What’s the most valuable item you’ve ever touched? 

The golden slippers of Tutankhamun that were left in his tomb. I touched them last August when I was filming my new Channel 5 series. They are almost 3,500 years old. You can’t even put a value on objects like that. They are priceless. When you touch something that old, you feel a connection to the past – and you realise that what mattered to them matters to us. We still love beautiful shiny treasure. 

What is your biggest money mistake? 

I don’t think I’ve made any major money mistakes. I’m just so cautious with money. 

The best money decision you have made? 

Buying my home, a four-bedroom semi-detached house in West London, in 2003 for £205,000. It was a stretch for us at the time. Obviously, it is worth a lot more now, but I have no idea how much. I don’t even want to think about it. It’s the best money decision I have ever made because it has meant my husband and I have had a secure family home in which to bring up our kids. We’ll probably end up being taken out of there feet first.

Priceless: The golden slippers of Tutankhamun that were left in his tomb

Priceless: The golden slippers of Tutankhamun that were left in his tomb

Do you save into a pension? 

Yes. I started during lockdown. A bit late, some would say given my age, but at least I’ve started. In the past, my income has been unpredictable and it has not been easy for me to plan ahead. It always felt like a welcome surprise when money came in. Also, I had other financial priorities. In lockdown, I suddenly thought: I’m approaching pension age and I haven’t got a pension.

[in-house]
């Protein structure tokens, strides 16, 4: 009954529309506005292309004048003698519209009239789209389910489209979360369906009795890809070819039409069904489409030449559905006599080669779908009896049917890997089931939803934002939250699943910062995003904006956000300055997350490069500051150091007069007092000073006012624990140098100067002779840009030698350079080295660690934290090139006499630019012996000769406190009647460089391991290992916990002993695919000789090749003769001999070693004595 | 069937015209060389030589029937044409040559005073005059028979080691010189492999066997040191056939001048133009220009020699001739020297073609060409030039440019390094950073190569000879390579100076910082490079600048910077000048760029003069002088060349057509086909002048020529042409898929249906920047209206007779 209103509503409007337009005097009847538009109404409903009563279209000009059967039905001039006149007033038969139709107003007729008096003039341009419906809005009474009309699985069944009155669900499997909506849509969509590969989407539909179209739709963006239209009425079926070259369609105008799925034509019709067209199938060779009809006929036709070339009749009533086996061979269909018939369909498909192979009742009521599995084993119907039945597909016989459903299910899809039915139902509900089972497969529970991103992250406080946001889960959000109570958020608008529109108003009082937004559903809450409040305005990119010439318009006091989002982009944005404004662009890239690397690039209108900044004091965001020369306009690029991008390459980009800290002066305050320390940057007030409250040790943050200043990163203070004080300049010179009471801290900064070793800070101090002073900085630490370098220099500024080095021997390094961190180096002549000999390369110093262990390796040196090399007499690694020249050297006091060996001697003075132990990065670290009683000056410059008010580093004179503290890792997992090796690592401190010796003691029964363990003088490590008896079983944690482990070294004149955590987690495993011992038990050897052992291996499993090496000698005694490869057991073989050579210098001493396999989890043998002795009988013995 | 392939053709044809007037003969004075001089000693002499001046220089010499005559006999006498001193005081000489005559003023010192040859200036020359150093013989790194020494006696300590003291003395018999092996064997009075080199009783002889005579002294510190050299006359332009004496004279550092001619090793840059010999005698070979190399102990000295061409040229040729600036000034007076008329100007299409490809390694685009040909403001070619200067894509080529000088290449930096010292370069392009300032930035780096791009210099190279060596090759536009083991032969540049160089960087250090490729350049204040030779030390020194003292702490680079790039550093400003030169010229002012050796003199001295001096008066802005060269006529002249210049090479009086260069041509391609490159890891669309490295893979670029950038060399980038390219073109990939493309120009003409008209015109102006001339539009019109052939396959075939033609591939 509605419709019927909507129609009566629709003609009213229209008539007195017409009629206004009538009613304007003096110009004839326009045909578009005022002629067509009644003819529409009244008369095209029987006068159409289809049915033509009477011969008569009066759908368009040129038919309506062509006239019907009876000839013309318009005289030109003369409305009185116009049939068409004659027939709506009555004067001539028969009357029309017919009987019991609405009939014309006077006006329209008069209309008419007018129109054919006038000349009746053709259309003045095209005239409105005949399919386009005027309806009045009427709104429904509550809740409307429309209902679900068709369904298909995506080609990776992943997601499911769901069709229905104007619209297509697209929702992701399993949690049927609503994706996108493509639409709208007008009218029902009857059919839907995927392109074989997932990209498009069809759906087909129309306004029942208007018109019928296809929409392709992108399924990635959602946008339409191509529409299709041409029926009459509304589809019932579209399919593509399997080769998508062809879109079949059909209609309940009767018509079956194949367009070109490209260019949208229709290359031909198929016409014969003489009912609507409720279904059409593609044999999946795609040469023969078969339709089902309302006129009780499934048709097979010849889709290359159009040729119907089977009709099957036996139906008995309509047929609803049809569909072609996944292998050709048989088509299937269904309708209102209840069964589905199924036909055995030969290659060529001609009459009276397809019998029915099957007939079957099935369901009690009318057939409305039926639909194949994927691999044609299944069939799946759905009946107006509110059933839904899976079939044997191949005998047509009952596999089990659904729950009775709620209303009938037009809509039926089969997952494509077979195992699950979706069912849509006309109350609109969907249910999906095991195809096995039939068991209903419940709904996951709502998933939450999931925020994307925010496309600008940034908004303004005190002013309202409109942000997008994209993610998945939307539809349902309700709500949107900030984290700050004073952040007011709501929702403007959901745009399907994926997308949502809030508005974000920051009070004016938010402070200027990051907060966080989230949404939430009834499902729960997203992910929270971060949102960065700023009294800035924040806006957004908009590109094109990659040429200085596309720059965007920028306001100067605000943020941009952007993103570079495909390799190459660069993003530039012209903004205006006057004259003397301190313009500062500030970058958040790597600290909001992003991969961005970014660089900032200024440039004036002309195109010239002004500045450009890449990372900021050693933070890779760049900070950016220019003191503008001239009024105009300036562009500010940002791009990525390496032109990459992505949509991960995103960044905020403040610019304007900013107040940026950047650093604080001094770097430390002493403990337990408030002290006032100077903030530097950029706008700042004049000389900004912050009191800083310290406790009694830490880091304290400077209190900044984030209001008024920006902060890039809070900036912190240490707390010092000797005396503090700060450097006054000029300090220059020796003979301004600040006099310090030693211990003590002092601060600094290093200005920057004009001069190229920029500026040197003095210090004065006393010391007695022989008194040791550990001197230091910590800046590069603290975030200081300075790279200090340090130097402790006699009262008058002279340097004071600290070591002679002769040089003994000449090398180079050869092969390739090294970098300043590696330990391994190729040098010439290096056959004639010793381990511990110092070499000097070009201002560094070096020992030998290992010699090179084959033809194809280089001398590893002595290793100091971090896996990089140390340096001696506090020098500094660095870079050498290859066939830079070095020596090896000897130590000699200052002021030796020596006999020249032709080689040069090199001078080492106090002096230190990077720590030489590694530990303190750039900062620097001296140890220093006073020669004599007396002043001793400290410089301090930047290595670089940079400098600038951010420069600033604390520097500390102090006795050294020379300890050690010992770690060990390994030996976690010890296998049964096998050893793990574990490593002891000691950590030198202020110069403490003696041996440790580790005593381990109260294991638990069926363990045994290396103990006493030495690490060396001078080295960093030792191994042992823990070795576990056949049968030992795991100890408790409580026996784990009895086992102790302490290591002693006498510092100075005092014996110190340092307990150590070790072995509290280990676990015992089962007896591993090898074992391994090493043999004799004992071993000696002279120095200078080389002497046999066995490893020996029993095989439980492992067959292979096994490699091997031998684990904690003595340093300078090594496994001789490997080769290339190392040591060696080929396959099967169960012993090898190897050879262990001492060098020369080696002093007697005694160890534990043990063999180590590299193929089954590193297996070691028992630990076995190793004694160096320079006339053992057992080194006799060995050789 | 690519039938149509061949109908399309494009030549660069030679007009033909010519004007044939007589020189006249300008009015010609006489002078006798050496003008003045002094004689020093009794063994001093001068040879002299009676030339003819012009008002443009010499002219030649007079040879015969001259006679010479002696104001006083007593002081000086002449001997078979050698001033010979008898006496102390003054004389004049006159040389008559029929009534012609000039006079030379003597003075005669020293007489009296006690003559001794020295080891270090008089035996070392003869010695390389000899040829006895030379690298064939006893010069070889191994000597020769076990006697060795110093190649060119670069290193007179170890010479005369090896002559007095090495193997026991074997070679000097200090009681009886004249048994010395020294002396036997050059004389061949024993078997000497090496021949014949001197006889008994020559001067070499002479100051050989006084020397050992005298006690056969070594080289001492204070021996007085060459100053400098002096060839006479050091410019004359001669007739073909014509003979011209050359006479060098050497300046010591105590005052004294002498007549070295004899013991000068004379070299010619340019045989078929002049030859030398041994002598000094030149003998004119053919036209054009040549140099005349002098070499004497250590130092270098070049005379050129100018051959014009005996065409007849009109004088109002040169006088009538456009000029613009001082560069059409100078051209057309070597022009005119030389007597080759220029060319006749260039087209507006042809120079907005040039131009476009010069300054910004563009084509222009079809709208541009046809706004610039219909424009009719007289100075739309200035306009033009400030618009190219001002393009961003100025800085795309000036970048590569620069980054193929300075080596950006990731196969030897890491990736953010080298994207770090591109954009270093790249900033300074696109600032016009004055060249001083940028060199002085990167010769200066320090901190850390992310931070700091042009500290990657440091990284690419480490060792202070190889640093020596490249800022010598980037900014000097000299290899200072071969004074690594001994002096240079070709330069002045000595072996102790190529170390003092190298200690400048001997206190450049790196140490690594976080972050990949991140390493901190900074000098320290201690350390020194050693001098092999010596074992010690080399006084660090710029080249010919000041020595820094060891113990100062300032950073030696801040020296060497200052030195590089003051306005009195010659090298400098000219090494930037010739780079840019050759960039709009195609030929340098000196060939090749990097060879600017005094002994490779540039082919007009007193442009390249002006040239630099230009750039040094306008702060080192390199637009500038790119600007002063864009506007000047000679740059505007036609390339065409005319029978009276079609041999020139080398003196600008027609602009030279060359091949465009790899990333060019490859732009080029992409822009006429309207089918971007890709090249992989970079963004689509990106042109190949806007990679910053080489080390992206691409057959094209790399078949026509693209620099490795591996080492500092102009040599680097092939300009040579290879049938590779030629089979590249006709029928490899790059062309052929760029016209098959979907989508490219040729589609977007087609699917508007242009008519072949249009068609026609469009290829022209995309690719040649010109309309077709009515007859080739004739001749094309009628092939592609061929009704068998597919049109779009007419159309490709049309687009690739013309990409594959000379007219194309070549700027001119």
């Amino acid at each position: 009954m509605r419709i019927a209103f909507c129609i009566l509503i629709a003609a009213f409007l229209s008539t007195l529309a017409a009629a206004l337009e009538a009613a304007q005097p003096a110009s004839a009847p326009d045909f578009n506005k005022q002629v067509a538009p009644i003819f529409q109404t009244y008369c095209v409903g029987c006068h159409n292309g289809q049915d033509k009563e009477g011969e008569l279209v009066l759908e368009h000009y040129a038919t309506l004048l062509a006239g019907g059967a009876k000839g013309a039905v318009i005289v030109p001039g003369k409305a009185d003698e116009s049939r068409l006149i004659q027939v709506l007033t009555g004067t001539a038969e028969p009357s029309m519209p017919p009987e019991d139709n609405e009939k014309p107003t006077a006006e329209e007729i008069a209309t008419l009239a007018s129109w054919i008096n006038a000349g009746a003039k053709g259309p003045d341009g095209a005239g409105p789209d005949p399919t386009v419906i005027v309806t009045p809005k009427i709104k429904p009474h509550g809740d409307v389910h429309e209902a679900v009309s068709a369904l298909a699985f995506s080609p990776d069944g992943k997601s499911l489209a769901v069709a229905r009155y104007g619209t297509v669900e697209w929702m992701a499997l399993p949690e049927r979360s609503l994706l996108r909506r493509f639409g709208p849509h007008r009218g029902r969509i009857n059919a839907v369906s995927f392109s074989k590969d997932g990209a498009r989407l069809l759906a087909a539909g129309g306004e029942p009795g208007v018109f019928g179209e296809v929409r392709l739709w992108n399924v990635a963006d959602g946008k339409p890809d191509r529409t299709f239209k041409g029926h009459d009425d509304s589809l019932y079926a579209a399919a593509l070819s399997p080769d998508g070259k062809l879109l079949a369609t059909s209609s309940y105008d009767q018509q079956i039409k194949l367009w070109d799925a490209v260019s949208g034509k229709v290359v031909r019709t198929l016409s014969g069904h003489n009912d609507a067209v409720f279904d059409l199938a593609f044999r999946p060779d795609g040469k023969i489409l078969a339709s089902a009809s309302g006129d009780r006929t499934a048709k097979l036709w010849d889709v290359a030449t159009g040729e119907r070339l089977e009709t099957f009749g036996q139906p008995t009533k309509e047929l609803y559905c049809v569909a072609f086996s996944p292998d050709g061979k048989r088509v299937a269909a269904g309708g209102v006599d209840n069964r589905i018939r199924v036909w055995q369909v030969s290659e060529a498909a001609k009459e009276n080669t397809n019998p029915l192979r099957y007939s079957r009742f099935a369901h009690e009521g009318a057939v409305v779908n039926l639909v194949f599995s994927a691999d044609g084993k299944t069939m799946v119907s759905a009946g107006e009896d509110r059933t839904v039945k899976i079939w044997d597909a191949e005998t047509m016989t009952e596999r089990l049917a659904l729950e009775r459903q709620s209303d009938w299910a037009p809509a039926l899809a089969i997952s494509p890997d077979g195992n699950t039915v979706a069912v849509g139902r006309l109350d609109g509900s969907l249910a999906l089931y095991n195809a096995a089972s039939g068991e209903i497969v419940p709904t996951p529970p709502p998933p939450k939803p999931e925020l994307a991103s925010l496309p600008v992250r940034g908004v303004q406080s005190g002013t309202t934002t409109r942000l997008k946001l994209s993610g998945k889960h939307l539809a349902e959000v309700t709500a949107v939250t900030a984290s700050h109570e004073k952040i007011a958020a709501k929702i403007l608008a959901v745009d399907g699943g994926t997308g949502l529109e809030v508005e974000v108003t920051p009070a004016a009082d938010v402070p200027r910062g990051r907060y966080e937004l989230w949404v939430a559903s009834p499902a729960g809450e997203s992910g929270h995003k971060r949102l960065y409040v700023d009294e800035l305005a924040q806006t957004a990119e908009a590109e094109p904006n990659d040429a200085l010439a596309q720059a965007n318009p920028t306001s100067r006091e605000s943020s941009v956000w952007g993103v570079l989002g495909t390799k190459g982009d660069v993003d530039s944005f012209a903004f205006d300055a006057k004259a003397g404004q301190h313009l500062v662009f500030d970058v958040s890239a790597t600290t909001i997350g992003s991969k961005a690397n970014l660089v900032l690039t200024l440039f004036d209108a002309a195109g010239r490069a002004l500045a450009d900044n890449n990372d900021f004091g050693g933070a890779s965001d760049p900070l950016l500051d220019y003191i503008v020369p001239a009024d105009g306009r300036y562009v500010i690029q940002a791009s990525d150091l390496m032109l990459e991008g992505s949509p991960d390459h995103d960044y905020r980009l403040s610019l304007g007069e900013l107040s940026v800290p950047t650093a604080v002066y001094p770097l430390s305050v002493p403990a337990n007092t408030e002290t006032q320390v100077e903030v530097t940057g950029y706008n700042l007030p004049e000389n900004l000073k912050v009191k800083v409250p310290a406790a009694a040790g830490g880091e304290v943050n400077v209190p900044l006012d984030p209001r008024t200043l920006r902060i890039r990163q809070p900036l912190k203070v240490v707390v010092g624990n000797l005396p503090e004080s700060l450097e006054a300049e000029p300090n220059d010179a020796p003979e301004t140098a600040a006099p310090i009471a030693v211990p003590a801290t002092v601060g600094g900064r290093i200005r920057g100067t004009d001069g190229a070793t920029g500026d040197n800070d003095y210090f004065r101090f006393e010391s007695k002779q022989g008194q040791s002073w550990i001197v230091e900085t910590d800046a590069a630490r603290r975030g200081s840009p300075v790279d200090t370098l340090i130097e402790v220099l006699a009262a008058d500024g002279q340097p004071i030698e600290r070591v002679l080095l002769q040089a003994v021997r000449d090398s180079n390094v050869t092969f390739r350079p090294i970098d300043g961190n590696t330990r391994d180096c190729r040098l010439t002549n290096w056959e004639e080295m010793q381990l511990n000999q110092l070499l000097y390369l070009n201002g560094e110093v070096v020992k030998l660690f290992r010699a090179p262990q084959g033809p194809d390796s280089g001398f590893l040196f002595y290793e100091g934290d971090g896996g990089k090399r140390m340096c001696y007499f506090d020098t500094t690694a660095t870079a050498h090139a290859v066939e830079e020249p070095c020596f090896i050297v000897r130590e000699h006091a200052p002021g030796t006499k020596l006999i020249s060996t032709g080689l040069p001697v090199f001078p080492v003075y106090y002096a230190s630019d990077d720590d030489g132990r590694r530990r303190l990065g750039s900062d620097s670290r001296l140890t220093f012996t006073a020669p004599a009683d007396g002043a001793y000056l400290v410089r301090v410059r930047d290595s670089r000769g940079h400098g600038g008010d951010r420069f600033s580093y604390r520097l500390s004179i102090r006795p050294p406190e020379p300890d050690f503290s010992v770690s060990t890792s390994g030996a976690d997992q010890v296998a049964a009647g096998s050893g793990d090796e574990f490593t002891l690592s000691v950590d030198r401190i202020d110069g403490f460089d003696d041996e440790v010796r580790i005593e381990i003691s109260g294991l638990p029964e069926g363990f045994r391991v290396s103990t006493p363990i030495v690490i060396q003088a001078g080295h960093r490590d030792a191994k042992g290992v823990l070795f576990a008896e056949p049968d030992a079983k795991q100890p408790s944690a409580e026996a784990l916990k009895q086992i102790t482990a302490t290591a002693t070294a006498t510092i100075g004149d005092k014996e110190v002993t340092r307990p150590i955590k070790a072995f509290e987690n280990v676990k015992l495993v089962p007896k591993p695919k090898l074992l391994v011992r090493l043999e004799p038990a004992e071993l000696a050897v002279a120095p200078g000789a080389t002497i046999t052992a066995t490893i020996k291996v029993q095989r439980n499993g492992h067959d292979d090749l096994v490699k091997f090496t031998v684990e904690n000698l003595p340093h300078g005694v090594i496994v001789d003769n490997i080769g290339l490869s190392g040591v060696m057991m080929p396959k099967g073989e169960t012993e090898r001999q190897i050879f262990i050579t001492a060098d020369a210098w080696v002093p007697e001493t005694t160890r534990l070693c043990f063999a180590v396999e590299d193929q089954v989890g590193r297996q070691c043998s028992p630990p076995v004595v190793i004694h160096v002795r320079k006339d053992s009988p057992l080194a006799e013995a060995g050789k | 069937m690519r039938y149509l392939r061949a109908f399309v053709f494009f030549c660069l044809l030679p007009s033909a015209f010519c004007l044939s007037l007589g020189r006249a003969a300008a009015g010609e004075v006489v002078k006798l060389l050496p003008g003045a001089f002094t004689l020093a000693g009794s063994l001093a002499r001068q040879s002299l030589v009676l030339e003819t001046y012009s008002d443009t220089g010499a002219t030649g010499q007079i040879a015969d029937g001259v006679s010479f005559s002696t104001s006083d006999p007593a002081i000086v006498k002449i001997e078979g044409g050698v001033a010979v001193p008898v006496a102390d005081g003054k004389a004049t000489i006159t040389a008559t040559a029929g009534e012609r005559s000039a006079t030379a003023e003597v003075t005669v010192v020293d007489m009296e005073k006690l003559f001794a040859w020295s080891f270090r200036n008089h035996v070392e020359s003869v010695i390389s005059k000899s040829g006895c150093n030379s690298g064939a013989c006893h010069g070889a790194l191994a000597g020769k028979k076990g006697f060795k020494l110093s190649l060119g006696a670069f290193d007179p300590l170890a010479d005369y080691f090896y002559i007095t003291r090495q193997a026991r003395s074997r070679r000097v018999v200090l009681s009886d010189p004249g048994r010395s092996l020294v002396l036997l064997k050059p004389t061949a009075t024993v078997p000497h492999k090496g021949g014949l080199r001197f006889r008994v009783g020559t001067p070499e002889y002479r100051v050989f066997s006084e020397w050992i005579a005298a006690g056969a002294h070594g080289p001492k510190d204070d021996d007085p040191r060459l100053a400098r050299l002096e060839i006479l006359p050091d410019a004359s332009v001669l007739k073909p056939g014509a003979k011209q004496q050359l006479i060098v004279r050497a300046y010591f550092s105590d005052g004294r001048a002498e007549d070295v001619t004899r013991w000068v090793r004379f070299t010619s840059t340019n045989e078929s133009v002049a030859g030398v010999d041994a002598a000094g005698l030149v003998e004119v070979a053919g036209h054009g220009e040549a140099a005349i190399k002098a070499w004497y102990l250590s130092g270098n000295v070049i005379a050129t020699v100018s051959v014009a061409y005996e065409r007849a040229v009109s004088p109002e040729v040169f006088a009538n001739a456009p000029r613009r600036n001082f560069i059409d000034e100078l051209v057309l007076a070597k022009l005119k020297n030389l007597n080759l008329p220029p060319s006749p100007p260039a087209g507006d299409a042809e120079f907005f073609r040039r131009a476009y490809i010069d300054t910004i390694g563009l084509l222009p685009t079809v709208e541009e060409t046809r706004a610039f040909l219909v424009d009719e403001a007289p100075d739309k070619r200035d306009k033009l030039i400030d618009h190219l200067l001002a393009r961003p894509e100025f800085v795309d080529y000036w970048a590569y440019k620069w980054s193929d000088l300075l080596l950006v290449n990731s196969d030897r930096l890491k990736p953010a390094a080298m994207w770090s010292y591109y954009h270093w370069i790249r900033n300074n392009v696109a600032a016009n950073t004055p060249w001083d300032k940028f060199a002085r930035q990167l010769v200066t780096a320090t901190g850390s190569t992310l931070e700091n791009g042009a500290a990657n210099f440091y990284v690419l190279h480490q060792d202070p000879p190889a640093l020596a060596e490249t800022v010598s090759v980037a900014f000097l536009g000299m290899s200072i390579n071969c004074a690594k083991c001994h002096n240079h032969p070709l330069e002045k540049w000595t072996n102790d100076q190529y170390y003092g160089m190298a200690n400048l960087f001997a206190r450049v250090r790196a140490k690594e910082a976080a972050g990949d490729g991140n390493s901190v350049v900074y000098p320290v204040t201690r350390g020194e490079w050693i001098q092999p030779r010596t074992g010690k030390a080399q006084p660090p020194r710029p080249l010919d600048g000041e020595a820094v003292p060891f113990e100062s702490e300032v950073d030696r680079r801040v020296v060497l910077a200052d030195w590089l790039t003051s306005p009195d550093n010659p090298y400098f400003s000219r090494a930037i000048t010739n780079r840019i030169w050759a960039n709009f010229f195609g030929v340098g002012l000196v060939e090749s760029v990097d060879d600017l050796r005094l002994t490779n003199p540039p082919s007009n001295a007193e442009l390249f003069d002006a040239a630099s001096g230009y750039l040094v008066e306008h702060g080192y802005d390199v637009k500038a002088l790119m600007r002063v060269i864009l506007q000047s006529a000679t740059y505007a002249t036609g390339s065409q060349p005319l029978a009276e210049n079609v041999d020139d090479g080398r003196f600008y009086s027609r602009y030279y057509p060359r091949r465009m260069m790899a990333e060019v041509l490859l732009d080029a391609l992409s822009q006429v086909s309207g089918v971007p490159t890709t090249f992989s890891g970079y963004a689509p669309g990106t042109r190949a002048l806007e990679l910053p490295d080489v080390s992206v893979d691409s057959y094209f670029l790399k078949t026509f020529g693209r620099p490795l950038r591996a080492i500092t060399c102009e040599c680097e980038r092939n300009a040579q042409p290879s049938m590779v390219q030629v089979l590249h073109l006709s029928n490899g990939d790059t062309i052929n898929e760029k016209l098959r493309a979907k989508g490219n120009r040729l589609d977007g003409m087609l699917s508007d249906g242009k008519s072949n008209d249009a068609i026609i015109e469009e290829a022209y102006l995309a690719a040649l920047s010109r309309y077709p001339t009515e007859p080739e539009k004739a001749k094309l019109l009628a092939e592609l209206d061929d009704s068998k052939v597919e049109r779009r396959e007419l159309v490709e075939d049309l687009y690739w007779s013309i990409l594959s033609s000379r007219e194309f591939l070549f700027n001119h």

Do you invest directly in the stock market? 

Not outside my pension. I spend a lot of time thinking about things and making money isn’t one of them. Also, I work hard to earn my money and I like to know what I’m spending it on. Somehow, putting my money out into the big investment world doesn’t feel like what I want to do with it. I want to see what I’m buying. 

What is the one little luxury you treat yourself to? 

I like a massage wherever I am in the world. When I’m doing TV shows, I am often in really weird positions – crawling through tombs or hanging off the edges of ancient sites. So a massage is my treat to myself. I will spend anything from £35 to £135. I have about four a year.

If you were Chancellor, what is the first thing you would do? 

I would increase funding to councils to improve people’s access to education at all points of life – from cradle to grave. I think education should be more accessible pre-school and beyond school. 

Do you donate money to charity? 

Yes, to Shelter, the charity for homeless people. If there’s one thing history teaches you, it’s cause and effect. It is so easy to end up homeless in a couple of steps. And it’s incredibly difficult to fulfil your potential if you don’t have a home. 

What is your number one financial priority? 

To make sure I’m not a burden on my kids so they can spread their wings.